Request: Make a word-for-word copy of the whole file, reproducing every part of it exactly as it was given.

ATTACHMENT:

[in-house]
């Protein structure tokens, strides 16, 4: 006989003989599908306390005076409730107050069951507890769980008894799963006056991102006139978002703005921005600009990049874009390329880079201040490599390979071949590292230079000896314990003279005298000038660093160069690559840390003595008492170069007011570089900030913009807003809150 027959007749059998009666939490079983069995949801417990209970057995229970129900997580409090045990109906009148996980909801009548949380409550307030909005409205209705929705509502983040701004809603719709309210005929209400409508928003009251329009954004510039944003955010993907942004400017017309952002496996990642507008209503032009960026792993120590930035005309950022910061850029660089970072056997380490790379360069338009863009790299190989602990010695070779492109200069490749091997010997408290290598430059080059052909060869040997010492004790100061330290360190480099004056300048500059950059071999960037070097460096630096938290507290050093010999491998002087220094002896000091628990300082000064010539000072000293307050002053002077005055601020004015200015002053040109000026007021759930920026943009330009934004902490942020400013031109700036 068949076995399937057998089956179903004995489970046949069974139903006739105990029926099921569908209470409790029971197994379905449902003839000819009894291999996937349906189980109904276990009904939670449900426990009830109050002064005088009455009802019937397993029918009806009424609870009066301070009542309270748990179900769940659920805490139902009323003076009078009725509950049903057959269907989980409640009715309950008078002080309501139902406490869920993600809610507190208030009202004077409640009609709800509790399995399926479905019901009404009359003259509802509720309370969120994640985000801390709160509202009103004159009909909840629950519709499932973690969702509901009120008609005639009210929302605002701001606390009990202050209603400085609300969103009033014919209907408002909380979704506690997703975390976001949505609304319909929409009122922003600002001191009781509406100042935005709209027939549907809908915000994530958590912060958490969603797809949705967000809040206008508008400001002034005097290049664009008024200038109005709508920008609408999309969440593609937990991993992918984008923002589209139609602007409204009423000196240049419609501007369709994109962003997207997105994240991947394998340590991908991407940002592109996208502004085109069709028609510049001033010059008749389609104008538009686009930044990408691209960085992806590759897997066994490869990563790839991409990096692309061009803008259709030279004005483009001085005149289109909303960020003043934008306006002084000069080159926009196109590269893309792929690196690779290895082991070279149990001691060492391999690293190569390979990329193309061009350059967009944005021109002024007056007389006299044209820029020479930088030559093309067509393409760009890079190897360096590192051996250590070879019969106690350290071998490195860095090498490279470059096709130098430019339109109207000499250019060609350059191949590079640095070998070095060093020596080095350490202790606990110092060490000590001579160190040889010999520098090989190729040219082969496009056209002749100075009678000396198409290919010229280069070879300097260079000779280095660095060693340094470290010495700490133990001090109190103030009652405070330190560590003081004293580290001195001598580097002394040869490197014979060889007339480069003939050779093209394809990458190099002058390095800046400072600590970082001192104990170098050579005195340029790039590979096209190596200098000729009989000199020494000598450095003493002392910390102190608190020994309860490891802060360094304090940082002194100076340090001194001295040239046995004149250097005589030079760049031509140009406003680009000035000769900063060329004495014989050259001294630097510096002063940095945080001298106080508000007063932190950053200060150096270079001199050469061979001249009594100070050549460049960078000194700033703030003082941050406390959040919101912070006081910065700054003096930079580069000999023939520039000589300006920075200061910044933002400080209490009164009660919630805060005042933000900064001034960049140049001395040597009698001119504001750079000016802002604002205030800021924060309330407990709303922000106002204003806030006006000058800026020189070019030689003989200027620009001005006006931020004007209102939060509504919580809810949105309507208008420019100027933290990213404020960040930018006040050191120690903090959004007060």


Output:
[in-house]
């Protein structure tokens, strides 16, 4: 006989003989599908306390005076409730107050069951507890769980008894799963006056991102006139978002703005921005600009990049874009390329880079201040490599390979071949590292230079000896314990003279005298000038660093160069690559840390003595008492170069007011570089900030913009807003809150 027959007749059998009666939490079983069995949801417990209970057995229970129900997580409090045990109906009148996980909801009548949380409550307030909005409205209705929705509502983040701004809603719709309210005929209400409508928003009251329009954004510039944003955010993907942004400017017309952002496996990642507008209503032009960026792993120590930035005309950022910061850029660089970072056997380490790379360069338009863009790299190989602990010695070779492109200069490749091997010997408290290598430059080059052909060869040997010492004790100061330290360190480099004056300048500059950059071999960037070097460096630096938290507290050093010999491998002087220094002896000091628990300082000064010539000072000293307050002053002077005055601020004015200015002053040109000026007021759930920026943009330009934004902490942020400013031109700036 068949076995399937057998089956179903004995489970046949069974139903006739105990029926099921569908209470409790029971197994379905449902003839000819009894291999996937349906189980109904276990009904939670449900426990009830109050002064005088009455009802019937397993029918009806009424609870009066301070009542309270748990179900769940659920805490139902009323003076009078009725509950049903057959269907989980409640009715309950008078002080309501139902406490869920993600809610507190208030009202004077409640009609709800509790399995399926479905019901009404009359003259509802509720309370969120994640985000801390709160509202009103004159009909909840629950519709499932973690969702509901009120008609005639009210929302605002701001606390009990202050209603400085609300969103009033014919209907408002909380979704506690997703975390976001949505609304319909929409009122922003600002001191009781509406100042935005709209027939549907809908915000994530958590912060958490969603797809949705967000809040206008508008400001002034005097290049664009008024200038109005709508920008609408999309969440593609937990991993992918984008923002589209139609602007409204009423000196240049419609501007369709994109962003997207997105994240991947394998340590991908991407940002592109996208502004085109069709028609510049001033010059008749389609104008538009686009930044990408691209960085992806590759897997066994490869990563790839991409990096692309061009803008259709030279004005483009001085005149289109909303960020003043934008306006002084000069080159926009196109590269893309792929690196690779290895082991070279149990001691060492391999690293190569390979990329193309061009350059967009944005021109002024007056007389006299044209820029020479930088030559093309067509393409760009890079190897360096590192051996250590070879019969106690350290071998490195860095090498490279470059096709130098430019339109109207000499250019060609350059191949590079640095070998070095060093020596080095350490202790606990110092060490000590001579160190040889010999520098090989190729040219082969496009056209002749100075009678000396198409290919010229280069070879300097260079000779280095660095060693340094470290010495700490133990001090109190103030009652405070330190560590003081004293580290001195001598580097002394040869490197014979060889007339480069003939050779093209394809990458190099002058390095800046400072600590970082001192104990170098050579005195340029790039590979096209190596200098000729009989000199020494000598450095003493002392910390102190608190020994309860490891802060360094304090940082002194100076340090001194001295040239046995004149250097005589030079760049031509140009406003680009000035000769900063060329004495014989050259001294630097510096002063940095945080001298106080508000007063932190950053200060150096270079001199050469061979001249009594100070050549460049960078000194700033703030003082941050406390959040919101912070006081910065700054003096930079580069000999023939520039000589300006920075200061910044933002400080209490009164009660919630805060005042933000900064001034960049140049001395040597009698001119504001750079000016802002604002205030800021924060309330407990709303922000106002204003806030006006000058800026020189070019030689003989200027620009001005006006931020004007209102939060509504919580809810949105309507208008420019100027933290990213404020960040930018006040050191120690903090959004007060």